In Romans, Paul says that Israel is under judgment, not because of some general failure to live up to the demands of an impossibly perfect law, but because they stumbled over the Messiah, the holy stumbling stone (Rom 9:32-33).
This insight is not new to Paul. Indeed, Jesus Himself identifies Himself as the occasion for Israel’s fall (cf Rom 11:11-12), as well. “If I had not done among them the works that no one else did, they would not be guilty of sin, but now they have seen and hated both Me and My Father” (John 15:24). It is their rejection of Christ which is their decisive sin, which is why Jesus goes on to say that the Spirit’s role will be to convict “the world” (kosmos) concerning sin, righteousness and judgment (John 16:8).
And this role in convicting “the world” of sin, does not, as it turns out, revolve around some sort of Puritanesque “pounding the law home in order to drive the sinner to Christ.” Rather, Jesus says, the Spirit bears witness “concerning sin, because they do not believe in Me” (John 16:9). Their great sin is unbelief (cf Heb 3:19).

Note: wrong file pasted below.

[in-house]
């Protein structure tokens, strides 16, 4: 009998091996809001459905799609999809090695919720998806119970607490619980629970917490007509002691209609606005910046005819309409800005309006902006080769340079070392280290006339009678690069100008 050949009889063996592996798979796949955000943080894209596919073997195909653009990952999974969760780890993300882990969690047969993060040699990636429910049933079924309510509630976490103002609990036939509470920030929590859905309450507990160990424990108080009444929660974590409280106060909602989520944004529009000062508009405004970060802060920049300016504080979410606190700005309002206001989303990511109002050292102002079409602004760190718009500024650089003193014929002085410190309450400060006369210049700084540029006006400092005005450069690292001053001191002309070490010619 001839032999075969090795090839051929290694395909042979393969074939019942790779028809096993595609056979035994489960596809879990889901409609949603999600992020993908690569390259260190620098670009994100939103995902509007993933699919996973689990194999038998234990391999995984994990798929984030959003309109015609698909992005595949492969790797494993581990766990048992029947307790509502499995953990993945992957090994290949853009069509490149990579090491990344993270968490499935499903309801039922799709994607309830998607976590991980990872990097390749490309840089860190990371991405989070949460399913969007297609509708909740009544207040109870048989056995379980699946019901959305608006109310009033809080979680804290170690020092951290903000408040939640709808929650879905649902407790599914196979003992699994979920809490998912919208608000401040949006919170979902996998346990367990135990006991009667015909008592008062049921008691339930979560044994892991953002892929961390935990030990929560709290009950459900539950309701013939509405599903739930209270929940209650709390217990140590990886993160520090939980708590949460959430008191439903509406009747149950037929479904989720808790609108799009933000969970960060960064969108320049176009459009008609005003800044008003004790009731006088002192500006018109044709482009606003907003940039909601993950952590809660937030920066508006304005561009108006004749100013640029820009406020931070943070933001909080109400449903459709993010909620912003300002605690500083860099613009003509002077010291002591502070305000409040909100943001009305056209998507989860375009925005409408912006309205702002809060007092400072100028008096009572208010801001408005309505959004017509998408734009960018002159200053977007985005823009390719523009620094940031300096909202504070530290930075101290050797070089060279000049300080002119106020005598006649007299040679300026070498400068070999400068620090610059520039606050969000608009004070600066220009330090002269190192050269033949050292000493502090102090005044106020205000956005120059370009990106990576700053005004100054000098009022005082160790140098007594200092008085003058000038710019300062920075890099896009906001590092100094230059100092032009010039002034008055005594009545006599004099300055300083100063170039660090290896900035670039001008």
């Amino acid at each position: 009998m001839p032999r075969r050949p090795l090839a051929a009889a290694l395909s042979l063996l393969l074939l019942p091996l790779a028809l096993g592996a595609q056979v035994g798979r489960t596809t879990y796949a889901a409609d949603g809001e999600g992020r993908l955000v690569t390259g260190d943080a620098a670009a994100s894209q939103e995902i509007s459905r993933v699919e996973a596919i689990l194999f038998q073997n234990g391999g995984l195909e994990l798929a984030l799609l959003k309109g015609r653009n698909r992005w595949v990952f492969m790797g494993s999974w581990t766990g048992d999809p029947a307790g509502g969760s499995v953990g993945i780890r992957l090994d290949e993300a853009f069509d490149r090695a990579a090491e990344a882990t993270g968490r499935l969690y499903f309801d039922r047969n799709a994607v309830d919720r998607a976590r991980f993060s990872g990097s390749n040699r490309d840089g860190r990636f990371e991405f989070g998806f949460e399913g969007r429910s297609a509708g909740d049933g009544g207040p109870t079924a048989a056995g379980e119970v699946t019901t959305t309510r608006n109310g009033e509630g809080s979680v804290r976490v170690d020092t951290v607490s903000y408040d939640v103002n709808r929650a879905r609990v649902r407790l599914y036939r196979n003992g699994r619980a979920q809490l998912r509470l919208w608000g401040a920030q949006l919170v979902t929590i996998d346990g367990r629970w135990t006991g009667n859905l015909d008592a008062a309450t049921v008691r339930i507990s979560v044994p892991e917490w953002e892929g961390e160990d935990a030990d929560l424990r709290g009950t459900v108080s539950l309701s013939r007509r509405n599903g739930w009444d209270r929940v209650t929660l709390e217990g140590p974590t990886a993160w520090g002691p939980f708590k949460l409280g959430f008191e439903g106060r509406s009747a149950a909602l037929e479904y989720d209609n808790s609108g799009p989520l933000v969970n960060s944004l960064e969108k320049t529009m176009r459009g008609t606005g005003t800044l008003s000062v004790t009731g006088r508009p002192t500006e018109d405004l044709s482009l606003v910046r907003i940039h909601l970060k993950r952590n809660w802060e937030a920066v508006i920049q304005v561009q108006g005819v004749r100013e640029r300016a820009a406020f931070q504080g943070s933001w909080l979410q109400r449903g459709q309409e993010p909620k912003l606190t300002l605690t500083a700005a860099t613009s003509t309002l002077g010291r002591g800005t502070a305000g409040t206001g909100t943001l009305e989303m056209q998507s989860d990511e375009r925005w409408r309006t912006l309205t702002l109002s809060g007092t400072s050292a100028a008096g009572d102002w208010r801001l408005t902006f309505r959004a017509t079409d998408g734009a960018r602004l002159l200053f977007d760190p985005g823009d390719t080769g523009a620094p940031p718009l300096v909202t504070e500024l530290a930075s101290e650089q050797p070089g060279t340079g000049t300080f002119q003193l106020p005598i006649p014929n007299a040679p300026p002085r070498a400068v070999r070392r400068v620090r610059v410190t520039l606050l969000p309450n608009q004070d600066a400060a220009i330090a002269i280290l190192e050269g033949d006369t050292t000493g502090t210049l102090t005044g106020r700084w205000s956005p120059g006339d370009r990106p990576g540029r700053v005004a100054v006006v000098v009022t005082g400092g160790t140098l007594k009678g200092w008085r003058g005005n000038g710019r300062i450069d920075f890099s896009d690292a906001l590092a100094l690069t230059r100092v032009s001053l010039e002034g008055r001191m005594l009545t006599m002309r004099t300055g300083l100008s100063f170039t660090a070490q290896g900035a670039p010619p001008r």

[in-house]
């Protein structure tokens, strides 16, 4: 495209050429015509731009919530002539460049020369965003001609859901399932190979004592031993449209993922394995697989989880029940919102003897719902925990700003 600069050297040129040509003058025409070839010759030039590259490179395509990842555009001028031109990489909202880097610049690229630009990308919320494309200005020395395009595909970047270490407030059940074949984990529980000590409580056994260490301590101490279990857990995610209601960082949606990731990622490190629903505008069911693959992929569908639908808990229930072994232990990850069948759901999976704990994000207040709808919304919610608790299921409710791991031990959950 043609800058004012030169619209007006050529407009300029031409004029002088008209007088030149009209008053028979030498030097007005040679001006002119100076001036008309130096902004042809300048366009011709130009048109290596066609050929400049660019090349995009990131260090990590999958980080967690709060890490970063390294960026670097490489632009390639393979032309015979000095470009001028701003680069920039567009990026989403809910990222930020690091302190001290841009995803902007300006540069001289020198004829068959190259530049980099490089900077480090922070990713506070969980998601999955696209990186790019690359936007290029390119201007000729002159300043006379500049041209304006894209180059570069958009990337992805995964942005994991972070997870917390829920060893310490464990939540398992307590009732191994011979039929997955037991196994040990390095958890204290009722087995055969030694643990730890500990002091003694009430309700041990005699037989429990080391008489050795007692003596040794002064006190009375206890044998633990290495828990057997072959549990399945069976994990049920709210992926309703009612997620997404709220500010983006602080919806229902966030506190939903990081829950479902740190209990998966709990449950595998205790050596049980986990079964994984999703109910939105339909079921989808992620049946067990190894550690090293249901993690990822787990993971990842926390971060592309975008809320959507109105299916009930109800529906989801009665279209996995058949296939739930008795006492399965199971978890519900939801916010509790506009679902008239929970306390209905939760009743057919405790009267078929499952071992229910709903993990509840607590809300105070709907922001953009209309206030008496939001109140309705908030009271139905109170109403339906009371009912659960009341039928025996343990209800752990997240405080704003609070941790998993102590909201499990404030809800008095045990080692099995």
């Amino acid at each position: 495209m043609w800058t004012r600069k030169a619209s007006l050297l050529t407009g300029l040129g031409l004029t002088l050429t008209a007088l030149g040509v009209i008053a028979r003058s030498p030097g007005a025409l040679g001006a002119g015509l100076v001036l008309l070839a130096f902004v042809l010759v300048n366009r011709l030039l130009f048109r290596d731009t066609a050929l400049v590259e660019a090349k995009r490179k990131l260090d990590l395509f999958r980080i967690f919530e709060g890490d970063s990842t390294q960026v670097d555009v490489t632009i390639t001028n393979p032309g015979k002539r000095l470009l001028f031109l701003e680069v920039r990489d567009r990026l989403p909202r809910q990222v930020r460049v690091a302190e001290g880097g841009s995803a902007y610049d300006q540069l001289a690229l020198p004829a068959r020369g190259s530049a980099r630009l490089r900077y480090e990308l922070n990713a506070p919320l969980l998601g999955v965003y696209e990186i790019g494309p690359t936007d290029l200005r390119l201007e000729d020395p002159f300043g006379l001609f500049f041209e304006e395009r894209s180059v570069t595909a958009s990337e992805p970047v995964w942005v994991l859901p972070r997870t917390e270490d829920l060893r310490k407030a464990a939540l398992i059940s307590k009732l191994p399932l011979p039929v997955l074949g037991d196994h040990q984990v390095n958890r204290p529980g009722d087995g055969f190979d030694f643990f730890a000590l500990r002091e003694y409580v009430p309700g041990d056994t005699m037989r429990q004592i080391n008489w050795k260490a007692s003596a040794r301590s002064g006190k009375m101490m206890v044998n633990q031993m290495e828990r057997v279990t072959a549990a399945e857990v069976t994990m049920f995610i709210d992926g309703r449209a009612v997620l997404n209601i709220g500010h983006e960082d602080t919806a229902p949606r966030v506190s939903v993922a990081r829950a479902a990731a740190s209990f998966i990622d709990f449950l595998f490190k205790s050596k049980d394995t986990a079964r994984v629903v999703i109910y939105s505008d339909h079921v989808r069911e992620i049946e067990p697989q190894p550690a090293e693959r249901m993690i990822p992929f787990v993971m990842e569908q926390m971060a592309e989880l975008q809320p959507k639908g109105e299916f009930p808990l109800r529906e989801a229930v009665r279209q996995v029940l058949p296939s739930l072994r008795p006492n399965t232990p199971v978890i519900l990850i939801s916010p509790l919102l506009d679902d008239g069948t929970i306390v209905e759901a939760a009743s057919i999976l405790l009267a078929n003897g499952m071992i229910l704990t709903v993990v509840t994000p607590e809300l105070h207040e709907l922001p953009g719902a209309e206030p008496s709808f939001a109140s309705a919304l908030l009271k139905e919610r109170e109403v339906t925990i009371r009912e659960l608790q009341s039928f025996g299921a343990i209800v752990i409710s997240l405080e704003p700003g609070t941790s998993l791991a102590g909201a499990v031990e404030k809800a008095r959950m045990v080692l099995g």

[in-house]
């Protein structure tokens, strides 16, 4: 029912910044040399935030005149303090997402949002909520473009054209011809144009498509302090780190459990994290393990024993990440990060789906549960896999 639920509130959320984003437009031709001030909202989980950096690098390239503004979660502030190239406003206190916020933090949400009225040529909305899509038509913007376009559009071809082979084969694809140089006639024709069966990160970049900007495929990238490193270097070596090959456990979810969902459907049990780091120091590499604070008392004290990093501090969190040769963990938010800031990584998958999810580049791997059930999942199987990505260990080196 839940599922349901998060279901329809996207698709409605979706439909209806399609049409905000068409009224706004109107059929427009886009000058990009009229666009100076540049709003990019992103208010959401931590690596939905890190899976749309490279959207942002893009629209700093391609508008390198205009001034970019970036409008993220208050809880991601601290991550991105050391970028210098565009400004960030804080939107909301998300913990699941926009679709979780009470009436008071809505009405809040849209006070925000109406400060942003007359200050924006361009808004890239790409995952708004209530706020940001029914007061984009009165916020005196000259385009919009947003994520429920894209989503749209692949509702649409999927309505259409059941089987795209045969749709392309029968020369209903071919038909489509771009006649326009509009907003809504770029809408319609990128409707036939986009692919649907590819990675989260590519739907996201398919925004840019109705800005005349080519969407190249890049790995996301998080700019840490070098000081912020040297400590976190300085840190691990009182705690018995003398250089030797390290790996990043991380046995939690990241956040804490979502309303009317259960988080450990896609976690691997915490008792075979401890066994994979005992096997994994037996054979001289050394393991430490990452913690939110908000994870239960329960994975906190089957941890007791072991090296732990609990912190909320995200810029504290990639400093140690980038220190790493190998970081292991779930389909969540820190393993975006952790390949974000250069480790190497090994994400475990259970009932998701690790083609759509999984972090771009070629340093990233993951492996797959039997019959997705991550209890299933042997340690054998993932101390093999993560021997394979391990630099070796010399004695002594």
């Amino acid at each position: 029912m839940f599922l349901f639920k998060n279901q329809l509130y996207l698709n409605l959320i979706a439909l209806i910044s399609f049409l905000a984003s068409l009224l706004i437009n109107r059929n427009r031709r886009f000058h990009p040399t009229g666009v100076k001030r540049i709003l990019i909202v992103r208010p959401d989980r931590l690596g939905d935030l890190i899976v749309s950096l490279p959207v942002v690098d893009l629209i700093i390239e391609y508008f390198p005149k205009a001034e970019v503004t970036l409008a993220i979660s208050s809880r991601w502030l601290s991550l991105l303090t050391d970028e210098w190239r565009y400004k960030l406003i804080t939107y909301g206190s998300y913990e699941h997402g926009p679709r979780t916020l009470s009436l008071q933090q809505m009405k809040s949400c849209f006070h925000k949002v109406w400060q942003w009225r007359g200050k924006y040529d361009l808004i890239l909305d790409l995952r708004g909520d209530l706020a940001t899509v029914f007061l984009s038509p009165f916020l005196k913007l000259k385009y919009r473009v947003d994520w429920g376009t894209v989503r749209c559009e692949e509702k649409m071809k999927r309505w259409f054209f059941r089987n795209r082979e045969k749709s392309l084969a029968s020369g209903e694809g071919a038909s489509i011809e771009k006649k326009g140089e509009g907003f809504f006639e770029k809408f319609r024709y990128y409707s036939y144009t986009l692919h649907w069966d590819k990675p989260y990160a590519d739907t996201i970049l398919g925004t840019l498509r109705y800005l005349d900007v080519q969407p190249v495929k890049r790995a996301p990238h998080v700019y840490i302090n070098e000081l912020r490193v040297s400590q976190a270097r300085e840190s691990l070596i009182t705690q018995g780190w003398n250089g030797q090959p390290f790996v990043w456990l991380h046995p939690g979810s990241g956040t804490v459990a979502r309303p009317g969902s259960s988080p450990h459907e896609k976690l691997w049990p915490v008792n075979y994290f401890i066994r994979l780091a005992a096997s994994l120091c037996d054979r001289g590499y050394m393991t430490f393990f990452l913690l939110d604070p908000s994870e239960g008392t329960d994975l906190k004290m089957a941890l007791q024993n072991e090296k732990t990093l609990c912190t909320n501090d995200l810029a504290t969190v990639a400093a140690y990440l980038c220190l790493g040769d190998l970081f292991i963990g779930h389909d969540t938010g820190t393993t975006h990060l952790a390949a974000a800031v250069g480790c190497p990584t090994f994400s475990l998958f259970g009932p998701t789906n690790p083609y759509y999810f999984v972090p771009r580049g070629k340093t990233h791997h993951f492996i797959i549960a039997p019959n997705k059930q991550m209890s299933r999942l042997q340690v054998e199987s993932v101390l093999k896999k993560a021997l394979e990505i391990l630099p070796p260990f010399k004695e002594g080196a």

And likewise, “concerning righteousness, because I go to My Father” (John 16:10); i.e. having been vindicated by My resurrection, I will ascend to rule at His right hand as His Messiah.
None of this, of course, is to pretend that first century Jews were remarkably holy and perfect until Christ came along. But in terms of the law, given to guide them under the old creation, many of them could indeed say that they were “blameless” (as Paul says regarding himself in Philippians 3, and as Luke says regarding Zechariah and Elizabeth in 1:6 of his Gospel).
Read the rest! = Jesus and Paul on the Fall of the Blameless.